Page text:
Issue 39 of Apex is excellent, particularly the gorgeous Murdered Sleep by Kat Howard.

Three from Daily Science Fiction, though you really should sign up for their free emails. Free quality fiction right in your inbox, five mornings a week.

Innocence, Rearranged by Annie Bellet

To Be Undone Of Such Small Things by Damien Walters Grintalis (I love her titles…)

The Mechanical Heart of Him by Cate Gardner (I rather love her titles as well, come to think of it...)

From Lightspeed Magazine, The Bookmaking Habits of Select Species by Ken Liu

And from Clarkesworld Magazine, Fade To White by Cathrynne M. Valente

So, go check them out and bask in the fictiony-goodness. ;-)

Thursday, August 9, 2012

Review: Knockemstiff by Donald Ray Pollock

Knockemstiff by Donald Ray Pollock

This collection of literary short stories revolves around the town of Knockemstiff, Ohio. "The hollow" is a downtrodden area full of drug addicts and inbred hillbillies, full of the violence and depression which comes with true want. Pollock's prose is skilled, his gaze unflinching as he looks on the existence of the people of Knockemstiff, from the mentally deficient to the speed freaks, to those one step from escaping the circle of poverty, emotional and material. He doesn't shy away from the violence of a father against his wife and children, the damage inflicted by a twisted mother on her child, the father on the son. He points out the hypocrisy of his characters' mindset as they condemn those around them, even as they make their own damning choices; he highlights their powerlessness to change their fortunes. Each word builds to draw these people to their inevitable place in their little world, the trap fate and circumstance has laid for them.

Overall, it’s a solid collection. Pollock is a strong writer who gets his point across and is unremitting with his truth for Knockemstiff. Unremitting is the word for this collection. But the author's style, for all the grit in these stories, the raw truth of drug addicts and families rotting from the outside in and the inside out, remains cold. There is no sense of love for his characters, save perhaps a few of the children. All fates seem sealed, by circumstance and thought. The arc of their lives is predetermined by the content of their childhoods, and the struggle seems ceremonial. Pollock is not misrepresenting reality, but I feel there is a missing touch of compassion, not in content, but in tone. As nearly every character makes motions, intentions, toward change, toward fighting the current of their lives, the reader never believes they will escape and only a handful of characters seem undeserving of their fate. Pollock leaves it to the reader to infer the tragedy infused in every moment of life in the hollow.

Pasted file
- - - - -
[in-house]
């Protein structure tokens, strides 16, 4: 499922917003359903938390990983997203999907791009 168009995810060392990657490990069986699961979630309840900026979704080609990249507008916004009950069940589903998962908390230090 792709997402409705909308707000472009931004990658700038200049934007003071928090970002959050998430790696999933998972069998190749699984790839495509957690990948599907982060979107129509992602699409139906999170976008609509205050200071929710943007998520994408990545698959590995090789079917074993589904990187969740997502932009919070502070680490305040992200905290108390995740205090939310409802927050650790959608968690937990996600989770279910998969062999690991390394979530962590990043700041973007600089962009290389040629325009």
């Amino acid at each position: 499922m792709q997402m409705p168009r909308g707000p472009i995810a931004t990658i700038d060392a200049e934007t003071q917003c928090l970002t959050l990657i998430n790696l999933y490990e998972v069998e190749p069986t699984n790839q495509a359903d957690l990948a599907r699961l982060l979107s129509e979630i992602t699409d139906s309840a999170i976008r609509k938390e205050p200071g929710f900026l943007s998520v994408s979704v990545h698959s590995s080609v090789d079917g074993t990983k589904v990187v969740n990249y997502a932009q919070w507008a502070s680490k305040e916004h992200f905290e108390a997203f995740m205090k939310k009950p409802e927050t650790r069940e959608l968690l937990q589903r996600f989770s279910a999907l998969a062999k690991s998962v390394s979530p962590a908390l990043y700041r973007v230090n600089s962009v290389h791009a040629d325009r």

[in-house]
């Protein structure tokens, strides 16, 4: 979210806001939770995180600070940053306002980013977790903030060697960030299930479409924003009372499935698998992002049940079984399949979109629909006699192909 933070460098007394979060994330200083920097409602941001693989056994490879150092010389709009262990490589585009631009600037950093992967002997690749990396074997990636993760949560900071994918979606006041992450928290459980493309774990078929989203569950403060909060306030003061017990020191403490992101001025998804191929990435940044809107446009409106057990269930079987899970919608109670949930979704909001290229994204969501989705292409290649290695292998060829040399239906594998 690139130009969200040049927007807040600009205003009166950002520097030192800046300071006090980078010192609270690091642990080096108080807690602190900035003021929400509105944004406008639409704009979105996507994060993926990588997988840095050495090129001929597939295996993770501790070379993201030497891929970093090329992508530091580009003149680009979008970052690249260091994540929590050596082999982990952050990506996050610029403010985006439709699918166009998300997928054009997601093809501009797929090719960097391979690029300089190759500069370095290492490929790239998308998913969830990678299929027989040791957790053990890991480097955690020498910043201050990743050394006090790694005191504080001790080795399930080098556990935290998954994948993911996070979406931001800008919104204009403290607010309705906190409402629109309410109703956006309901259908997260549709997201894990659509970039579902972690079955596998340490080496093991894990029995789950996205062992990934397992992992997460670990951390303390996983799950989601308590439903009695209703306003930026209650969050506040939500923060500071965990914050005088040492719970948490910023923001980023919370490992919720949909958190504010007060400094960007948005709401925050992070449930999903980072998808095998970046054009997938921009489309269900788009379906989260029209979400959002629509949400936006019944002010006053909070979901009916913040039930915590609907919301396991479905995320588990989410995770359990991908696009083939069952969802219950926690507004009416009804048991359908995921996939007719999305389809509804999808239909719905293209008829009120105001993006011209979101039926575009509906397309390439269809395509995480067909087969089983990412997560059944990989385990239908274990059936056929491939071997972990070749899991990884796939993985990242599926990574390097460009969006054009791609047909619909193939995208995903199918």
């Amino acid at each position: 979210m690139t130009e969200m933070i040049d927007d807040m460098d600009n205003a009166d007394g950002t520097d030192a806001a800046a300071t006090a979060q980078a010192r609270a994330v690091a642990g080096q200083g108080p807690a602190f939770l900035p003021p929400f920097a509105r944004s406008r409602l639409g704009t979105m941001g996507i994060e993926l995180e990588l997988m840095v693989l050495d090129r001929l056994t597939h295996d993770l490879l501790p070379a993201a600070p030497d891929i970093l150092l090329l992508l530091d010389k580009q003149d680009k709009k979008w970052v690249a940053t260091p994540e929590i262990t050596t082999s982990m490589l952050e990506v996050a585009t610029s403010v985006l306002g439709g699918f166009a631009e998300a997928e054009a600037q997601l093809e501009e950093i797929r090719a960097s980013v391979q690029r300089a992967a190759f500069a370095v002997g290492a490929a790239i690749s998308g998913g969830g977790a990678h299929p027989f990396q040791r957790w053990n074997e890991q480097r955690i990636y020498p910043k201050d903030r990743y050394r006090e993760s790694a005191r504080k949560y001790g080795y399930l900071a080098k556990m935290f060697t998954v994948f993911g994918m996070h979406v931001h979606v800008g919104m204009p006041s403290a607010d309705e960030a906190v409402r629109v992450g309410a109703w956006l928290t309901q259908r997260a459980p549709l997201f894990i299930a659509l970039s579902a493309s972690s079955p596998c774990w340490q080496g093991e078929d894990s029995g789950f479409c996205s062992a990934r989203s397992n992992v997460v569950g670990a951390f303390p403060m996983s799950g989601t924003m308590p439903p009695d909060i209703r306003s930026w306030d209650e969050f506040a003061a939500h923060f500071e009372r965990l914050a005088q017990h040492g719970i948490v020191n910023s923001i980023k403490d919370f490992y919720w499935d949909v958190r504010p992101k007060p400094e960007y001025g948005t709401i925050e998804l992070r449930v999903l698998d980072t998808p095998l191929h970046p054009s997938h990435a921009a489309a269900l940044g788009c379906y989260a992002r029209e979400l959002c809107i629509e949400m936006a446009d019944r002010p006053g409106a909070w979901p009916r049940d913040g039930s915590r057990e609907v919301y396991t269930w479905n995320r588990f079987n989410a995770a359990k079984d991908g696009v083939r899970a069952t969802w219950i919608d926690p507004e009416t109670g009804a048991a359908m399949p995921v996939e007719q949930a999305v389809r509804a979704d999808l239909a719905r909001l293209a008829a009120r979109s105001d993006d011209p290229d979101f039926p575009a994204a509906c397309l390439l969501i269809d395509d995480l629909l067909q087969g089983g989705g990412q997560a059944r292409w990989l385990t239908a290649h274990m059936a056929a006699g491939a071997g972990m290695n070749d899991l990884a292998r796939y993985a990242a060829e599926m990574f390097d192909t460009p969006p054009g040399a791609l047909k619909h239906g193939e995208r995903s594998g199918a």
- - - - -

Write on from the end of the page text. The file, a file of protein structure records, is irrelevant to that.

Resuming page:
I usually dislike comparing works by different authors, but as I was reading Knockemstiff I found myself reminded of several pieces in John Mantooth's debut collection published earlier this year. (My review for The Crow's Caw) Though Shoebox Train Wreck is a more loose collection, featuring a diverse set of characters and stories framed in more diverse forms than Pollock's, they both address the truth of rural poverty, and the quiet horror of much of life. What struck me was the touch of beauty Mantooth brought his pieces, the gracefulness in the depiction of the sorrow and deep-seated heartbreak in his character's existence. The first half of Knockemstiff is almost monochromatic, damning and unforgiving. There is no trace of humor or forgiveness, its compassion reserved for children with no hope of escape. The second half moderates this sense, but only slightly, and his characters are forever pulled back to the hollow and the slow death waiting there.